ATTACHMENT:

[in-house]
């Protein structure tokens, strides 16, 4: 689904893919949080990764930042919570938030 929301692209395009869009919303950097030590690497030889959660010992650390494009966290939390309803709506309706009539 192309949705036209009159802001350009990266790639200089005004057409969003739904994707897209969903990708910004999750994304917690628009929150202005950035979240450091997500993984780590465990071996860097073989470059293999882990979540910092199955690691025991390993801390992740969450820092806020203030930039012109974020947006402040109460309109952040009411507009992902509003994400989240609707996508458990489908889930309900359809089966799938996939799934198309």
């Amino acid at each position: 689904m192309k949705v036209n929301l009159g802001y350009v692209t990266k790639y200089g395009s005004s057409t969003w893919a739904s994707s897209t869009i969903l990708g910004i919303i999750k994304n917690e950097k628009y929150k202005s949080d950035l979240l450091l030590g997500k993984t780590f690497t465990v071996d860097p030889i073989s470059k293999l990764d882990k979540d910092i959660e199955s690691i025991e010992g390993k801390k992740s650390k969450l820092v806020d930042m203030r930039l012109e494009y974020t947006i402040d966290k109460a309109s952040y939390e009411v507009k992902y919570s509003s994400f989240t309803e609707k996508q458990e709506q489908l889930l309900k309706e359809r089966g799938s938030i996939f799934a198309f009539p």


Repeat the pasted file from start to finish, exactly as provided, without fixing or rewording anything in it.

[in-house]
């Protein structure tokens, strides 16, 4: 689904893919949080990764930042919570938030 929301692209395009869009919303950097030590690497030889959660010992650390494009966290939390309803709506309706009539 192309949705036209009159802001350009990266790639200089005004057409969003739904994707897209969903990708910004999750994304917690628009929150202005950035979240450091997500993984780590465990071996860097073989470059293999882990979540910092199955690691025991390993801390992740969450820092806020203030930039012109974020947006402040109460309109952040009411507009992902509003994400989240609707996508458990489908889930309900359809089966799938996939799934198309």
């Amino acid at each position: 689904m192309k949705v036209n929301l009159g802001y350009v692209t990266k790639y200089g395009s005004s057409t969003w893919a739904s994707s897209t869009i969903l990708g910004i919303i999750k994304n917690e950097k628009y929150k202005s949080d950035l979240l450091l030590g997500k993984t780590f690497t465990v071996d860097p030889i073989s470059k293999l990764d882990k979540d910092i959660e199955s690691i025991e010992g390993k801390k992740s650390k969450l820092v806020d930042m203030r930039l012109e494009y974020t947006i402040d966290k109460a309109s952040y939390e009411v507009k992902y919570s509003s994400f989240t309803e609707k996508q458990e709506q489908l889930l309900k309706e359809r089966g799938s938030i996939f799934a198309f009539p």